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What if Hawaii had radar stations in 1941?

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  • #76
    Originally posted by Carl Schwamberg View Post
    I was under the impression the Japanese did not use dive bombing techniques at PH. Correct me if I am wrong here.
    Here’s what I found about the Vals:

    From Wki:
    First Wave

    • 2nd Group — (targets: Ford Island and Wheeler Field)
    o 54 Aichi D3A dive bombers armed with 550 lb (249 kg) general purpose bombs

    Second Wave

    • 2nd Group (targets: aircraft carriers and cruisers)
    o 81 D3As armed with 550 lb (249 kg) general purpose bombs, in four sections
    ...and from
    Both Hickam Field and Ford Island were hit again and dive-bombers of the second wave started to seek out targets that had survived the first wave, particularly the capital ships in the harbour.
    I couldn’t find anything that actually stated they either dive or level bombed. I’ve always just assumed they dove.


    • #77
      Originally posted by Carl Schwamberg View Post
      I was under the impression the Japanese did not use dive bombing techniques at PH. Correct me if I am wrong here.
      Also at least a portion, if not all, the bombs were converted naval gun projectiles. Selected for their armor piercing capability. In this case the explosive charge would be far less than in a common bomb of 250 or 500 kilos weight. The ability of the smaller explosive charge of a armor piercing projectile to rupture the hull of a large or medium size ship when exploding adjacent is not very great. did the Nevada suffer much damage from the near misses?
      Actually, the opposite is correct. "Dive bombing" is a difficult, precise skill to learn and one best left in the care of the more experienced aircraft carrier pilots. The Japanese utilized large calibre (IIRC, 16") shells converted into armor piercing bombs for the attack on Pearl Harbor. The more experienced, long-term pilots dive-bombed the ships along Battleship Row. The others used less precise, horizontal bombing tactics. Although, a number of them carried armor piercing bombs as well, as evidenced by what happened to the USS Arizona.

      RE: The USS Nevada. Actually she suffered serious damage from both torpedoes and bombs, but it was the torpedo hits that kept her from sortieing from Pearl Harbor.
      "Profanity is but a linguistic crutch for illiterate motherbleepers"


      • #78
        That rather answers my implied question. I had never seen a eyewitness account or historian mentioning a actual dive attack at PH.

        The converted gun projectiles ahve variously been described as 14, 15, & 16 inch caliber. I suspect none of these a right as the IJN would descirbe their projectile diameter in metrics not English measurements
        Last edited by Carl Schwamberg; 06 Sep 08, 21:33.


        • #79
          Originally posted by Carl Schwamberg View Post
          Was the Nevada attacked or hit while moving? Or any other ships underway during the raid specifically attacked or hit. Even at the moderate altitude they used the IJN bombers would have a lot more misses vs ships underway. Lining up a torpedo attack could be increasingly difficult. As the ships approached the navigation channel the torpedos would have to be dropped or aimed at the axis of the narrowing channel with shallow water on each side. No more broadside shots at anchored ships, with a deep harbor basin to drop into.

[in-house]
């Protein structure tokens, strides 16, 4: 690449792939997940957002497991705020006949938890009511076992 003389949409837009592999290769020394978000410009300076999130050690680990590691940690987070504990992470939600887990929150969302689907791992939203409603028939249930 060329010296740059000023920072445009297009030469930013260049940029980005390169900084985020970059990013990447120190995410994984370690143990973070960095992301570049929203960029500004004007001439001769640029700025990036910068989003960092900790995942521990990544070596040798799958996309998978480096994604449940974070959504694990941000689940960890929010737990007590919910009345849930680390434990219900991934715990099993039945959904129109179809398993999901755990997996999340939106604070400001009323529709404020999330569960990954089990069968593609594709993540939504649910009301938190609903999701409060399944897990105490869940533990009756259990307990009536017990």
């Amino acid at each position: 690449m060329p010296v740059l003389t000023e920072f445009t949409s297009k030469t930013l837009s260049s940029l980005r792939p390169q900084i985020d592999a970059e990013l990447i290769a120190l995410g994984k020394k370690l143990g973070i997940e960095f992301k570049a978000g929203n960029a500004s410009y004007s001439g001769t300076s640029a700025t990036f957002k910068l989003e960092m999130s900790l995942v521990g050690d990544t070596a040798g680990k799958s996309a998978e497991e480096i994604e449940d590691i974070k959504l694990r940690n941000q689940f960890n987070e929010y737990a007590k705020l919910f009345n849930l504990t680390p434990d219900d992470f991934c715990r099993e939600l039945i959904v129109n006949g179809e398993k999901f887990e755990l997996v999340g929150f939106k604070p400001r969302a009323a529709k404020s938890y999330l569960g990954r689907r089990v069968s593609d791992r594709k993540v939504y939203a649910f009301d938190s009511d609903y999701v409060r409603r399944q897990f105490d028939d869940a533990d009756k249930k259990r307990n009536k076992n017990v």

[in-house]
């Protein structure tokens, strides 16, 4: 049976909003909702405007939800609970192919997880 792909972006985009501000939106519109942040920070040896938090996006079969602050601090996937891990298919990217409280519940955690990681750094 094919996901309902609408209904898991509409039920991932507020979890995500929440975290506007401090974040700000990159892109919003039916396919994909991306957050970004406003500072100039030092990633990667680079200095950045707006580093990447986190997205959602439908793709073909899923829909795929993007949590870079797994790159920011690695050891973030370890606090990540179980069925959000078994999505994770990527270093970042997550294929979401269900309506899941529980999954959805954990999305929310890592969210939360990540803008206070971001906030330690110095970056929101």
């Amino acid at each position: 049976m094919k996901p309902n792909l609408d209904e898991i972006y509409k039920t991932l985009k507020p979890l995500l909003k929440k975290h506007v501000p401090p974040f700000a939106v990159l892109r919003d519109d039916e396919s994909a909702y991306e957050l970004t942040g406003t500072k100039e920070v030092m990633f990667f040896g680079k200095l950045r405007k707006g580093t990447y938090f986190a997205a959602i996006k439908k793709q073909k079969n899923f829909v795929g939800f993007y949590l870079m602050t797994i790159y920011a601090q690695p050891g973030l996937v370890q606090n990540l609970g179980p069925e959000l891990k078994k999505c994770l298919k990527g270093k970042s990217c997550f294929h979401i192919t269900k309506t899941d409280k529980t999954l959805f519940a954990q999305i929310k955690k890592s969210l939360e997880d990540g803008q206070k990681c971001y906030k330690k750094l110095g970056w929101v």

All USN Admirals absolutely hated using Pearl Harbor as a main base for the US Pacific Fleet before the war. Their normal home base was at San Pedro, California. Pearl Harbor was half-way around the world from the Continental USA, with all of its vital, fleet support and supply facilities. PH had only begun serious re-organization and rebuilding efforts towards becoming a major US Fleet base by 1941. Lastly and more damning. There was only one deep water entrence into and out of the harbor.

          When President Roosevelt ordered the US Pacific Fleet to take up new and permanent residence at Pearl Harbor in 1940, in the face naked, Japanese Military aggression throughout the Orient, Pacific Fleet Admiral Richardson handed in his resignation papers. Admiral Husband Kimmel took up the challenge and was left holding the bag, when the Japanese struck on 7December, 1941.
          "Profanity is but a linguistic crutch for illiterate motherbleepers"


          • #80
            Originally posted by Pruitt View Post

            It takes a while to light the boilers in Battleships and to get enough pressure up to sail. I think the USS California was able to sail because they were having an inspection that morning and they had steam in their boilers. We were lucky this ship did not sink in the channel and block it! Destroyers and other small ships are easier.

            All of the battleships at Pearl had some amount of steam up. None were on port services so they had to have at least one or two boilers online to provide electricity and hot water aboard ship. In fact, most of the fleet was in this condition as few ships were tied to a pier where port services were available.
            For destroyers, if they were nested with a tender then the later would supply power. Otherwise, nested or not they had to have a partial plant up at a minimum.


            • #81
              Hey there T.A., good to see you made your way over here. Welcome aboard and hope you enjoy it here.

              "God is great, beer is good, and people are crazy"

              Billy Currington


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